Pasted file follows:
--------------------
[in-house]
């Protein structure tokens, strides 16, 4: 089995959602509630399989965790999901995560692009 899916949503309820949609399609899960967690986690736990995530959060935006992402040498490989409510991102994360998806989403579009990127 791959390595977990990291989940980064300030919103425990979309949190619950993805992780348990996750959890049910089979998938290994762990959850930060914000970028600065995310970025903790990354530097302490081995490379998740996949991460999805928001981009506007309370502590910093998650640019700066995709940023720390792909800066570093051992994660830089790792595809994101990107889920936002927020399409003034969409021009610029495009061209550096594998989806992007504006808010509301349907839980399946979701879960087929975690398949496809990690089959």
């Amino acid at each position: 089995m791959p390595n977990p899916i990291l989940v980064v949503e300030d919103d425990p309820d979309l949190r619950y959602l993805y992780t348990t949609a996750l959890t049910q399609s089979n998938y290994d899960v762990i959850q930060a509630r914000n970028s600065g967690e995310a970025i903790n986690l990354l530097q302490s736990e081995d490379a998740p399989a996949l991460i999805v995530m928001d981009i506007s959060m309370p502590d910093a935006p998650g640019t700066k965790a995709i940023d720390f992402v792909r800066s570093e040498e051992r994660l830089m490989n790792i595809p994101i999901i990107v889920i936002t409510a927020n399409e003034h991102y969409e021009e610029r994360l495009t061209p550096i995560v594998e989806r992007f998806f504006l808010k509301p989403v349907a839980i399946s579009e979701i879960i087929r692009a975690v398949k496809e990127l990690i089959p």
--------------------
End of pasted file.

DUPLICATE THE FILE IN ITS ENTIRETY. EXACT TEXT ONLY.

[in-house]
């Protein structure tokens, strides 16, 4: 089995959602509630399989965790999901995560692009 899916949503309820949609399609899960967690986690736990995530959060935006992402040498490989409510991102994360998806989403579009990127 791959390595977990990291989940980064300030919103425990979309949190619950993805992780348990996750959890049910089979998938290994762990959850930060914000970028600065995310970025903790990354530097302490081995490379998740996949991460999805928001981009506007309370502590910093998650640019700066995709940023720390792909800066570093051992994660830089790792595809994101990107889920936002927020399409003034969409021009610029495009061209550096594998989806992007504006808010509301349907839980399946979701879960087929975690398949496809990690089959």
């Amino acid at each position: 089995m791959p390595n977990p899916i990291l989940v980064v949503e300030d919103d425990p309820d979309l949190r619950y959602l993805y992780t348990t949609a996750l959890t049910q399609s089979n998938y290994d899960v762990i959850q930060a509630r914000n970028s600065g967690e995310a970025i903790n986690l990354l530097q302490s736990e081995d490379a998740p399989a996949l991460i999805v995530m928001d981009i506007s959060m309370p502590d910093a935006p998650g640019t700066k965790a995709i940023d720390f992402v792909r800066s570093e040498e051992r994660l830089m490989n790792i595809p994101i999901i990107v889920i936002t409510a927020n399409e003034h991102y969409e021009e610029r994360l495009t061209p550096i995560v594998e989806r992007f998806f504006l808010k509301p989403v349907a839980i399946s579009e979701i879960i087929r692009a975690v398949k496809e990127l990690i089959p």